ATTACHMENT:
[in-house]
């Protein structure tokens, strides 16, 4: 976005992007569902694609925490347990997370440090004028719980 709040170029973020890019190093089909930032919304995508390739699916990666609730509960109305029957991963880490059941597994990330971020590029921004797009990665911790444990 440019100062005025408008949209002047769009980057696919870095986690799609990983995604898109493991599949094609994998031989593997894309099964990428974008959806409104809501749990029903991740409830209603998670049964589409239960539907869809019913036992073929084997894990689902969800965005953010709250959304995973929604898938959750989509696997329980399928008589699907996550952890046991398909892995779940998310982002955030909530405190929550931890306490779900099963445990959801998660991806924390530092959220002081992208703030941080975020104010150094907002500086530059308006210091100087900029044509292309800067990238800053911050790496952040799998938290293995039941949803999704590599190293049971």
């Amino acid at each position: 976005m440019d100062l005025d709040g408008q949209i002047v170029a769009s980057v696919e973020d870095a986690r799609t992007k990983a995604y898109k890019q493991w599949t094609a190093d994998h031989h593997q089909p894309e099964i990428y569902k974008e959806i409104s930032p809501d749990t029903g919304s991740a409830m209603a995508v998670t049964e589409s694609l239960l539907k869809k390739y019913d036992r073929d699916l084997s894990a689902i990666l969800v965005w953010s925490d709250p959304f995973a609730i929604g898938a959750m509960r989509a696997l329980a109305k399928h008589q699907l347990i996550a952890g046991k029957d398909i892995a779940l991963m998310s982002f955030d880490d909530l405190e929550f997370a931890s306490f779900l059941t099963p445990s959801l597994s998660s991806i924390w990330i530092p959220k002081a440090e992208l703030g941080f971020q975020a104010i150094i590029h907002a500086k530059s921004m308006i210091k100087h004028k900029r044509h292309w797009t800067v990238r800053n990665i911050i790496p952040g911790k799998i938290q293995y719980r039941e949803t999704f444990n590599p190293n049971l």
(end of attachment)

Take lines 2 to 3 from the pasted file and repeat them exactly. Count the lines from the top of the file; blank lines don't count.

């Protein structure tokens, strides 16, 4: 976005992007569902694609925490347990997370440090004028719980 709040170029973020890019190093089909930032919304995508390739699916990666609730509960109305029957991963880490059941597994990330971020590029921004797009990665911790444990 440019100062005025408008949209002047769009980057696919870095986690799609990983995604898109493991599949094609994998031989593997894309099964990428974008959806409104809501749990029903991740409830209603998670049964589409239960539907869809019913036992073929084997894990689902969800965005953010709250959304995973929604898938959750989509696997329980399928008589699907996550952890046991398909892995779940998310982002955030909530405190929550931890306490779900099963445990959801998660991806924390530092959220002081992208703030941080975020104010150094907002500086530059308006210091100087900029044509292309800067990238800053911050790496952040799998938290293995039941949803999704590599190293049971």
């Amino acid at each position: 976005m440019d100062l005025d709040g408008q949209i002047v170029a769009s980057v696919e973020d870095a986690r799609t992007k990983a995604y898109k890019q493991w599949t094609a190093d994998h031989h593997q089909p894309e099964i990428y569902k974008e959806i409104s930032p809501d749990t029903g919304s991740a409830m209603a995508v998670t049964e589409s694609l239960l539907k869809k390739y019913d036992r073929d699916l084997s894990a689902i990666l969800v965005w953010s925490d709250p959304f995973a609730i929604g898938a959750m509960r989509a696997l329980a109305k399928h008589q699907l347990i996550a952890g046991k029957d398909i892995a779940l991963m998310s982002f955030d880490d909530l405190e929550f997370a931890s306490f779900l059941t099963p445990s959801l597994s998660s991806i924390w990330i530092p959220k002081a440090e992208l703030g941080f971020q975020a104010i150094i590029h907002a500086k530059s921004m308006i210091k100087h004028k900029r044509h292309w797009t800067v990238r800053n990665i911050i790496p952040g911790k799998i938290q293995y719980r039941e949803t999704f444990n590599p190293n049971l």